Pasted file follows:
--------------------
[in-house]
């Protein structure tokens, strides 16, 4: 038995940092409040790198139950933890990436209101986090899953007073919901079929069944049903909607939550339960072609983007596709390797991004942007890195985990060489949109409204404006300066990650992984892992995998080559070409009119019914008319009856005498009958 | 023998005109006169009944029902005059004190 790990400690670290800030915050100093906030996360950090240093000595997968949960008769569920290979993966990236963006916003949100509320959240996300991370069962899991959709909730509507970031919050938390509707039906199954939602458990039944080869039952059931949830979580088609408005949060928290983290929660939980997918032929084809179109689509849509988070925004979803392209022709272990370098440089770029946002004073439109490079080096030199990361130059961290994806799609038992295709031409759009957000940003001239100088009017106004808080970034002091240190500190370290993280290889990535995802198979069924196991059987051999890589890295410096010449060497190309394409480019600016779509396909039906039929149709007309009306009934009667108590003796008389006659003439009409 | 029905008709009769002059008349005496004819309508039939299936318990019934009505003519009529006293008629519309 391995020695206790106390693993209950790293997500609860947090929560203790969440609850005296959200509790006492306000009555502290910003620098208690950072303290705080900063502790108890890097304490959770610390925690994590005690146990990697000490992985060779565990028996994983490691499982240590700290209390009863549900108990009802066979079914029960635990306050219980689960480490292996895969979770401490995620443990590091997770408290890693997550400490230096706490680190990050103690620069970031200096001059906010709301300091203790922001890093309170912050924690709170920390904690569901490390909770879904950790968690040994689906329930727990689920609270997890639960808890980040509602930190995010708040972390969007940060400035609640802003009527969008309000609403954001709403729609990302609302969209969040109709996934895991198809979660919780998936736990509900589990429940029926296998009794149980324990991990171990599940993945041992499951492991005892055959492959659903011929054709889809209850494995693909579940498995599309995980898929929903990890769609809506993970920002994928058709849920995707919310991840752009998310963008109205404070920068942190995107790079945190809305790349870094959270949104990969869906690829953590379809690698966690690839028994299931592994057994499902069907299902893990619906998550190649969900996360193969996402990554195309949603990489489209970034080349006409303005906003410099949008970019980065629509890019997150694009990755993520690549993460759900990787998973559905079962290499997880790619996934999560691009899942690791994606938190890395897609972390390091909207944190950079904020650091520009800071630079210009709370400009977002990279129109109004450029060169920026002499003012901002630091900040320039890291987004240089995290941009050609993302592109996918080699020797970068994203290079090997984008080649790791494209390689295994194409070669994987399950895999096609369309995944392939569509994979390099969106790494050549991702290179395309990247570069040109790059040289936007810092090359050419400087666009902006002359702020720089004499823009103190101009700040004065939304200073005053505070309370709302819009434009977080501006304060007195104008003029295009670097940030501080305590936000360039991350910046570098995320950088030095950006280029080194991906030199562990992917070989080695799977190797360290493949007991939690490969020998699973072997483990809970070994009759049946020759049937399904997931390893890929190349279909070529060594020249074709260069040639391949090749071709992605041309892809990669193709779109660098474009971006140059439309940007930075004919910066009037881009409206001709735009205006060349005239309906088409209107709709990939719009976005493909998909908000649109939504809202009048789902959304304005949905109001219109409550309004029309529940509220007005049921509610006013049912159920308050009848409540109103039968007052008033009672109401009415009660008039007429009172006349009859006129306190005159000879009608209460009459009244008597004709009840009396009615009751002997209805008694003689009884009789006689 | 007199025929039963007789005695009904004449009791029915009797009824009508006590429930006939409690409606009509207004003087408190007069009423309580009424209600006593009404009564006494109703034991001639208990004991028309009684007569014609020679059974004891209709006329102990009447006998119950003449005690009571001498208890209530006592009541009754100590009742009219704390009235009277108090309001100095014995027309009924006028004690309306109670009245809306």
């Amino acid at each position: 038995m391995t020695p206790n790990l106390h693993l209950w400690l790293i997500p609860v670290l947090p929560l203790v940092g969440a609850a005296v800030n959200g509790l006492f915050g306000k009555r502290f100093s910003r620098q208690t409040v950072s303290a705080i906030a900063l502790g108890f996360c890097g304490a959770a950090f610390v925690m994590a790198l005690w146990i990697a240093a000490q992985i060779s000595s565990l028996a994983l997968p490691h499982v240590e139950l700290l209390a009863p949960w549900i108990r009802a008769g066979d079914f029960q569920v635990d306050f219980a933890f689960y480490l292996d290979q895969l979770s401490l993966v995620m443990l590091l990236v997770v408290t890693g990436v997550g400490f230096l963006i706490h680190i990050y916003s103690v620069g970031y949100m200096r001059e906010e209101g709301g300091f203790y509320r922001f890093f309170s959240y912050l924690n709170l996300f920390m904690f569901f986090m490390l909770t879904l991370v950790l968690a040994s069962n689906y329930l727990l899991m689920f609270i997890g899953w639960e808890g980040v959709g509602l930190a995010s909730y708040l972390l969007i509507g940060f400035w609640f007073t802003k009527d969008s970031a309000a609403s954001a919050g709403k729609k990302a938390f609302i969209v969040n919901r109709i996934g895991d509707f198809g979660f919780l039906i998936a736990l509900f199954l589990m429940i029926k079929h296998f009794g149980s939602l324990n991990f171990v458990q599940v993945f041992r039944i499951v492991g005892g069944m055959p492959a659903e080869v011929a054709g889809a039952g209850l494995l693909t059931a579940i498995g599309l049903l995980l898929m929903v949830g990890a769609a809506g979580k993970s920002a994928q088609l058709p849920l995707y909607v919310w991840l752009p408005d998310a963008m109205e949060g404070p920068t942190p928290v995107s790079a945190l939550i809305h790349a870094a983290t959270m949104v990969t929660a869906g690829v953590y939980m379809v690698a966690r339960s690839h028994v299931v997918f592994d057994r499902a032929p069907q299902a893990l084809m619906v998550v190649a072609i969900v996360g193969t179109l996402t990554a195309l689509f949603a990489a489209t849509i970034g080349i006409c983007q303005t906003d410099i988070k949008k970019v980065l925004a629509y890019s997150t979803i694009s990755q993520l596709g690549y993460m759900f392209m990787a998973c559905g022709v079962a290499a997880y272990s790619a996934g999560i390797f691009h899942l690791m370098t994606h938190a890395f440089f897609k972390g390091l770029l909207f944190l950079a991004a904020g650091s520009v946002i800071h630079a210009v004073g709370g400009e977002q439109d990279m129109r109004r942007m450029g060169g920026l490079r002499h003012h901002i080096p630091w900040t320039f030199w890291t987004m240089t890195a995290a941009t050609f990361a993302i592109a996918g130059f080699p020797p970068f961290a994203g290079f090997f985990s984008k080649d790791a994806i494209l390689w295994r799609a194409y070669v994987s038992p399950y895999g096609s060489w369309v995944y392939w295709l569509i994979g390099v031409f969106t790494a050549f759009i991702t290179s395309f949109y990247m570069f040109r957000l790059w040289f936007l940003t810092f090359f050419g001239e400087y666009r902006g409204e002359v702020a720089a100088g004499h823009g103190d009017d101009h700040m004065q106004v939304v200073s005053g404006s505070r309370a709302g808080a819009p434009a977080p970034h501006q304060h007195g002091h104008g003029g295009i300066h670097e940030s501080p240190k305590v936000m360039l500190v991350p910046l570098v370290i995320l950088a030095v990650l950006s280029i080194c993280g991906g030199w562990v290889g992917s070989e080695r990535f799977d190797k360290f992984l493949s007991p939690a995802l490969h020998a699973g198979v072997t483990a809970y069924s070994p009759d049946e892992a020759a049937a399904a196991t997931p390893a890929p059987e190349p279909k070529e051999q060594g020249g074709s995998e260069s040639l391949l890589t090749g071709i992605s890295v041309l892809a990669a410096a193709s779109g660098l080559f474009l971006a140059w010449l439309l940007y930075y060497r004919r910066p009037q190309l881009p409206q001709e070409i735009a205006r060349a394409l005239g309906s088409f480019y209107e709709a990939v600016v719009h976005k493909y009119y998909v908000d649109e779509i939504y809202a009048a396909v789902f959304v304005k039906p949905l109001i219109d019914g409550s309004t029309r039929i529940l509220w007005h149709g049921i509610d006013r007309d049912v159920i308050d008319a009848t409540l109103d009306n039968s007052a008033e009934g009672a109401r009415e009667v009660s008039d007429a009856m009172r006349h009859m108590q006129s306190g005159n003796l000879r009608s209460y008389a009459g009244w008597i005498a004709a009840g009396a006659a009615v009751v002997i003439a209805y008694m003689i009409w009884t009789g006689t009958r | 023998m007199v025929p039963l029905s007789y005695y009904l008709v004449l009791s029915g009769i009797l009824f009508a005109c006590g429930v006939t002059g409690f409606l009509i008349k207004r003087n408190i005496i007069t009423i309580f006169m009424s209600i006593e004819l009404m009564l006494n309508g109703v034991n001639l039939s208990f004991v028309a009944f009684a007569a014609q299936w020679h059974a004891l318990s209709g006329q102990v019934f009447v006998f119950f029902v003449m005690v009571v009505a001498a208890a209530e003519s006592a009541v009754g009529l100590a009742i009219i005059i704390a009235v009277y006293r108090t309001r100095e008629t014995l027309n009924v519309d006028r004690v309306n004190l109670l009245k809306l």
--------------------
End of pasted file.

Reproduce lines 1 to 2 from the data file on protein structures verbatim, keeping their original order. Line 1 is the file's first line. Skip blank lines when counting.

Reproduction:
[in-house]
């Protein structure tokens, strides 16, 4: 038995940092409040790198139950933890990436209101986090899953007073919901079929069944049903909607939550339960072609983007596709390797991004942007890195985990060489949109409204404006300066990650992984892992995998080559070409009119019914008319009856005498009958 | 023998005109006169009944029902005059004190 790990400690670290800030915050100093906030996360950090240093000595997968949960008769569920290979993966990236963006916003949100509320959240996300991370069962899991959709909730509507970031919050938390509707039906199954939602458990039944080869039952059931949830979580088609408005949060928290983290929660939980997918032929084809179109689509849509988070925004979803392209022709272990370098440089770029946002004073439109490079080096030199990361130059961290994806799609038992295709031409759009957000940003001239100088009017106004808080970034002091240190500190370290993280290889990535995802198979069924196991059987051999890589890295410096010449060497190309394409480019600016779509396909039906039929149709007309009306009934009667108590003796008389006659003439009409 | 029905008709009769002059008349005496004819309508039939299936318990019934009505003519009529006293008629519309 391995020695206790106390693993209950790293997500609860947090929560203790969440609850005296959200509790006492306000009555502290910003620098208690950072303290705080900063502790108890890097304490959770610390925690994590005690146990990697000490992985060779565990028996994983490691499982240590700290209390009863549900108990009802066979079914029960635990306050219980689960480490292996895969979770401490995620443990590091997770408290890693997550400490230096706490680190990050103690620069970031200096001059906010709301300091203790922001890093309170912050924690709170920390904690569901490390909770879904950790968690040994689906329930727990689920609270997890639960808890980040509602930190995010708040972390969007940060400035609640802003009527969008309000609403954001709403729609990302609302969209969040109709996934895991198809979660919780998936736990509900589990429940029926296998009794149980324990991990171990599940993945041992499951492991005892055959492959659903011929054709889809209850494995693909579940498995599309995980898929929903990890769609809506993970920002994928058709849920995707919310991840752009998310963008109205404070920068942190995107790079945190809305790349870094959270949104990969869906690829953590379809690698966690690839028994299931592994057994499902069907299902893990619906998550190649969900996360193969996402990554195309949603990489489209970034080349006409303005906003410099949008970019980065629509890019997150694009990755993520690549993460759900990787998973559905079962290499997880790619996934999560691009899942690791994606938190890395897609972390390091909207944190950079904020650091520009800071630079210009709370400009977002990279129109109004450029060169920026002499003012901002630091900040320039890291987004240089995290941009050609993302592109996918080699020797970068994203290079090997984008080649790791494209390689295994194409070669994987399950895999096609369309995944392939569509994979390099969106790494050549991702290179395309990247570069040109790059040289936007810092090359050419400087666009902006002359702020720089004499823009103190101009700040004065939304200073005053505070309370709302819009434009977080501006304060007195104008003029295009670097940030501080305590936000360039991350910046570098995320950088030095950006280029080194991906030199562990992917070989080695799977190797360290493949007991939690490969020998699973072997483990809970070994009759049946020759049937399904997931390893890929190349279909070529060594020249074709260069040639391949090749071709992605041309892809990669193709779109660098474009971006140059439309940007930075004919910066009037881009409206001709735009205006060349005239309906088409209107709709990939719009976005493909998909908000649109939504809202009048789902959304304005949905109001219109409550309004029309529940509220007005049921509610006013049912159920308050009848409540109103039968007052008033009672109401009415009660008039007429009172006349009859006129306190005159000879009608209460009459009244008597004709009840009396009615009751002997209805008694003689009884009789006689 | 007199025929039963007789005695009904004449009791029915009797009824009508006590429930006939409690409606009509207004003087408190007069009423309580009424209600006593009404009564006494109703034991001639208990004991028309009684007569014609020679059974004891209709006329102990009447006998119950003449005690009571001498208890209530006592009541009754100590009742009219704390009235009277108090309001100095014995027309009924006028004690309306109670009245809306």